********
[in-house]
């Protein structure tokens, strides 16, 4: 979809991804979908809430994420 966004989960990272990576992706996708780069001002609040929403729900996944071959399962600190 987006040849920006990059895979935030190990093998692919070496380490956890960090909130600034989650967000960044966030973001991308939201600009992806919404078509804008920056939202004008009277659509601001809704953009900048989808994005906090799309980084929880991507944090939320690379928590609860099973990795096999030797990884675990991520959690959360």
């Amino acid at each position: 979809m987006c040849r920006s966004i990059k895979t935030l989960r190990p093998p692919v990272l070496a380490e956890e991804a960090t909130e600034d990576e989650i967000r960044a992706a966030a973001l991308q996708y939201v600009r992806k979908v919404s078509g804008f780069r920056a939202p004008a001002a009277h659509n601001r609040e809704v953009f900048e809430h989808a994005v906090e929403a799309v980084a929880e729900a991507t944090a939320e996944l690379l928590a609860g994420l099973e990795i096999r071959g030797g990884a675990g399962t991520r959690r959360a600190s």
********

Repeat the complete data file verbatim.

[in-house]
């Protein structure tokens, strides 16, 4: 979809991804979908809430994420 966004989960990272990576992706996708780069001002609040929403729900996944071959399962600190 987006040849920006990059895979935030190990093998692919070496380490956890960090909130600034989650967000960044966030973001991308939201600009992806919404078509804008920056939202004008009277659509601001809704953009900048989808994005906090799309980084929880991507944090939320690379928590609860099973990795096999030797990884675990991520959690959360």
């Amino acid at each position: 979809m987006c040849r920006s966004i990059k895979t935030l989960r190990p093998p692919v990272l070496a380490e956890e991804a960090t909130e600034d990576e989650i967000r960044a992706a966030a973001l991308q996708y939201v600009r992806k979908v919404s078509g804008f780069r920056a939202p004008a001002a009277h659509n601001r609040e809704v953009f900048e809430h989808a994005v906090e929403a799309v980084a929880e729900a991507t944090a939320e996944l690379l928590a609860g994420l099973e990795i096999r071959g030797g990884a675990g399962t991520r959690r959360a600190s």